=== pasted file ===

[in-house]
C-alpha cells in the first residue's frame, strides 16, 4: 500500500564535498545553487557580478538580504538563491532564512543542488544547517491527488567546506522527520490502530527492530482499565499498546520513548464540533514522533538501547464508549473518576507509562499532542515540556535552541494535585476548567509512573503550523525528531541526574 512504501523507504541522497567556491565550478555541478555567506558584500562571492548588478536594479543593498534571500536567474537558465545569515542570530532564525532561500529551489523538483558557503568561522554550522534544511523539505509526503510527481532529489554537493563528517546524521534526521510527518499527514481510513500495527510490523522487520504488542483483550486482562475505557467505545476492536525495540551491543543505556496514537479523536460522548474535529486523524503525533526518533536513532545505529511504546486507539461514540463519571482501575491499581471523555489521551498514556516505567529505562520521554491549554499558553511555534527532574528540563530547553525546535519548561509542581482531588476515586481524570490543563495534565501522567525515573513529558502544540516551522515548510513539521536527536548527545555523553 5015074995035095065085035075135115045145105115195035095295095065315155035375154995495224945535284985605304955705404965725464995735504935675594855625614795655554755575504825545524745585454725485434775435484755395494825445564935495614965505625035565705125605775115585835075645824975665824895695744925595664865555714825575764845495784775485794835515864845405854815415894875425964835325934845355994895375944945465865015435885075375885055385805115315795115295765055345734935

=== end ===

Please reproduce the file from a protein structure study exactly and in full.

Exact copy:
[in-house]
C-alpha cells in the first residue's frame, strides 16, 4: 500500500564535498545553487557580478538580504538563491532564512543542488544547517491527488567546506522527520490502530527492530482499565499498546520513548464540533514522533538501547464508549473518576507509562499532542515540556535552541494535585476548567509512573503550523525528531541526574 512504501523507504541522497567556491565550478555541478555567506558584500562571492548588478536594479543593498534571500536567474537558465545569515542570530532564525532561500529551489523538483558557503568561522554550522534544511523539505509526503510527481532529489554537493563528517546524521534526521510527518499527514481510513500495527510490523522487520504488542483483550486482562475505557467505545476492536525495540551491543543505556496514537479523536460522548474535529486523524503525533526518533536513532545505529511504546486507539461514540463519571482501575491499581471523555489521551498514556516505567529505562520521554491549554499558553511555534527532574528540563530547553525546535519548561509542581482531588476515586481524570490543563495534565501522567525515573513529558502544540516551522515548510513539521536527536548527545555523553 5015074995035095065085035075135115045145105115195035095295095065315155035375154995495224945535284985605304955705404965725464995735504935675594855625614795655554755575504825545524745585454725485434775435484755395494825445564935495614965505625035565705125605775115585835075645824975665824895695744925595664865555714825575764845495784775485794835515864845405854815415894875425964835325934845355994895375944945465865015435885075375885055385805115315795115295765055345734935